Leoncavallo’s Zazà Revealed As Tragic Gem In Recording
Leoncavallo: Zazà. Ermonela Jaho, Riccardo Massi, Stephen Gaertner, Patricia Bardon, David Stout, Nicky Spence. BBC Symphony Orchestra. Maurizio Benini, conductor. Opera Rara ORC55. Total Time: 118:14.
By Rebecca Schmid
DIGITAL REVIEW — With Leoncavallo’s Zazà, Opera Rara makes an admirable addition to its catalog of Romantic stage works that have fallen into obscurity. The composer’s most popular opera after Pagliacci, it received more than 50 performances in the two decades after its 1900 premiere, becoming an important vehicle for the soprano Geraldine Farrar at the Metropolitan Opera.
There are melodies worthy of Puccini and heaving harmonies that reveal the influence of Wagner — not to mention the inescapable precedent of Verdi — but the score also turns on a dime to integrate frothy, French dance rhythms and heavy, declamatory outbursts. The shortage of closed arias is one reason for the opera’s limited commercial success.
Zazà, which Leoncavallo based on the eponymous play by Pierre Berton and Charles Simon, tells of a music club singer in southwestern France who falls in love with the Parisian businessman Milio Dufresne. The love affair ends in ruin for Zazà when she finds out that he is not just married, but also has a daughter.
As is typical for the verismo movement, Leoncavallo empathizes with the struggle of the title character, born to a single, alcoholic mother. But the score’s tender moments also reveal that Milio’s love for her is genuine. Only when he finds out that she tracked down his wife and daughter in person does he show his bourgeois colors, striking her before she reveals that she did nothing to threaten his domestic life.
Thanks to the consummate artistry of Albanian soprano Ermonela Jaho as Zazà and the authentic performance of the BBC Symphony Orchestra under conductor Maurizio Benini, the album (available June 10 on the Opera Rara label) does not drag for a moment. Jaho can be everything from a girlish seductress, to a fierce show-woman, to a fragile, naïve victim of an unjust society.
Her passion after Milio kisses her for the first time (“Ah! perché, cattivo,” using a motive first heard in the overture) is consuming, her desperation heartbreaking when she leaves for Paris in the second act. The Milio of Italian tenor Riccardo Massi is at once alluring and pathetic, capturing the character’s remorse when he realizes he must separate from Zazà (“O mio piccolo tavolo ingombrato”), but also his moral weakness in the final scene.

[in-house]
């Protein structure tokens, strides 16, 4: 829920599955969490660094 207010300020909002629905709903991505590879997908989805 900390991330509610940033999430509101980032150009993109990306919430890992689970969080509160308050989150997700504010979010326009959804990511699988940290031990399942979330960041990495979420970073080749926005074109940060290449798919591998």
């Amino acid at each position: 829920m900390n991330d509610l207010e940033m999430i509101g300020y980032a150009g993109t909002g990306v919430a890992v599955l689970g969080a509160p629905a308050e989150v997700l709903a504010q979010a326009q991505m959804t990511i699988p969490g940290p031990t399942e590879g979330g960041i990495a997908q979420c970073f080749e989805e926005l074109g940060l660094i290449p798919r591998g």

Strong performances come from American baritone Stephen Gaertner as Cascart — the former lover and colleague of Zazà who tries to convince her to forget Milio — and Irish mezzo–soprano Patricia Bardon as Zazà’s mother, Anaide, who also senses that the affair will end badly. Comprimario roles such as the journalist Bussy (David Stout) and the impresario Courtois (Nicky Spence) by contrast suffer from an excessive dose of anglophone pronunciation.
The orchestra accompanies the singers with sensitive inflections and attention to balance (producer: Michael Haas) while projecting the score’s range of colors, from the flute and harp vignette that ushers in the appearance of Milio’s daughter, Totó (Julia Ferri), to the soaring lines of the overture, which portend a mix of blissful passion and inescapable tragedy.
Only Leoncavallo’s decision to assign a purely spoken role to Totó breaks with Zazà’s dramatic unity, particularly given the emotional drive of his vocal lines. But it is also a fascinating moment when the child sits down to play piano in counterpoint with Zazà sobbing as she realizes her circumstances, a testament to the verismo style’s non-linear evolution.
Rebecca Schmid is a music writer based in Berlin. She contributes regularly to the Financial Times, New York Times, Gramophone, Musical America Worldwide, and other publications.Date posted: June 7, 2016